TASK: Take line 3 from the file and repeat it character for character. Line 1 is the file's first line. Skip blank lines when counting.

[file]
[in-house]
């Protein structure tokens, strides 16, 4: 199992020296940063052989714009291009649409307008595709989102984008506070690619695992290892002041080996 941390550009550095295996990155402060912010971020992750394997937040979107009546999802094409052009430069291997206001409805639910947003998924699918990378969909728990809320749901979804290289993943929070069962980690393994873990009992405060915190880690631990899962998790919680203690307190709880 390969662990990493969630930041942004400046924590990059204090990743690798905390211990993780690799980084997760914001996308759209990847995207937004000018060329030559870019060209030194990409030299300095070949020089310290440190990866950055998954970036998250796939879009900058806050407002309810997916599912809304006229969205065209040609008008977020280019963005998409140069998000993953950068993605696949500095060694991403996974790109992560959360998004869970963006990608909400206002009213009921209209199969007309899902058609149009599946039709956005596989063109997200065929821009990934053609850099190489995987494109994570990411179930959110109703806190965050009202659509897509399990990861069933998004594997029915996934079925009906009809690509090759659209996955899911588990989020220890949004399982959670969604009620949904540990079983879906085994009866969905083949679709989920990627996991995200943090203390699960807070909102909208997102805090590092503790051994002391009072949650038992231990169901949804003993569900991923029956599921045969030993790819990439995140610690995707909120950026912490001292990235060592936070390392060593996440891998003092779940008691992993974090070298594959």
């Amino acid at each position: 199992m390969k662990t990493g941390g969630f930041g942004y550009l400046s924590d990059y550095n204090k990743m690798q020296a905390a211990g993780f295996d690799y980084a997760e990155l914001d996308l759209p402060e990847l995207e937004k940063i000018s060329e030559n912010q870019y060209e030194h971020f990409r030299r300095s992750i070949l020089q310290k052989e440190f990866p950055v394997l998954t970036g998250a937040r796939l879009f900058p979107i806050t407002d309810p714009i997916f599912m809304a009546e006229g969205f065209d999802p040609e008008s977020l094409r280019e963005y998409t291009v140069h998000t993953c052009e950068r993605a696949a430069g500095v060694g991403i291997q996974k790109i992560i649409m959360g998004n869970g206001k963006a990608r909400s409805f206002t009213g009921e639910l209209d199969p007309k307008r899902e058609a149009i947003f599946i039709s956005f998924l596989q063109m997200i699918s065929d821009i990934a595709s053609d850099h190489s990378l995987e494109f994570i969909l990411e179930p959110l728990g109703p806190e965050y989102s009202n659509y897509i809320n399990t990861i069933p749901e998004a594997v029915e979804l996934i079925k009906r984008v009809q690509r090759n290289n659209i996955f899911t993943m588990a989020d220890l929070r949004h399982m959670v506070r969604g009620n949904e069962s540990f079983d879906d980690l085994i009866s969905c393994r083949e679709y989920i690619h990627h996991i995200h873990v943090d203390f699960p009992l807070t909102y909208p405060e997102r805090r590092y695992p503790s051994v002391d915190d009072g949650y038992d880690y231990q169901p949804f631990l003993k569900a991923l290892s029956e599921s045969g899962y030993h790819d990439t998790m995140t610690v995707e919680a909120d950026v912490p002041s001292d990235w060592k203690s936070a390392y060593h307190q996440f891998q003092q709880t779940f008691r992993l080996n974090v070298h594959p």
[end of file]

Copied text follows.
């Amino acid at each position: 199992m390969k662990t990493g941390g969630f930041g942004y550009l400046s924590d990059y550095n204090k990743m690798q020296a905390a211990g993780f295996d690799y980084a997760e990155l914001d996308l759209p402060e990847l995207e937004k940063i000018s060329e030559n912010q870019y060209e030194h971020f990409r030299r300095s992750i070949l020089q310290k052989e440190f990866p950055v394997l998954t970036g998250a937040r796939l879009f900058p979107i806050t407002d309810p714009i997916f599912m809304a009546e006229g969205f065209d999802p040609e008008s977020l094409r280019e963005y998409t291009v140069h998000t993953c052009e950068r993605a696949a430069g500095v060694g991403i291997q996974k790109i992560i649409m959360g998004n869970g206001k963006a990608r909400s409805f206002t009213g009921e639910l209209d199969p007309k307008r899902e058609a149009i947003f599946i039709s956005f998924l596989q063109m997200i699918s065929d821009i990934a595709s053609d850099h190489s990378l995987e494109f994570i969909l990411e179930p959110l728990g109703p806190e965050y989102s009202n659509y897509i809320n399990t990861i069933p749901e998004a594997v029915e979804l996934i079925k009906r984008v009809q690509r090759n290289n659209i996955f899911t993943m588990a989020d220890l929070r949004h399982m959670v506070r969604g009620n949904e069962s540990f079983d879906d980690l085994i009866s969905c393994r083949e679709y989920i690619h990627h996991i995200h873990v943090d203390f699960p009992l807070t909102y909208p405060e997102r805090r590092y695992p503790s051994v002391d915190d009072g949650y038992d880690y231990q169901p949804f631990l003993k569900a991923l290892s029956e599921s045969g899962y030993h790819d990439t998790m995140t610690v995707e919680a909120d950026v912490p002041s001292d990235w060592k203690s936070a390392y060593h307190q996440f891998q003092q709880t779940f008691r992993l080996n974090v070298h594959p």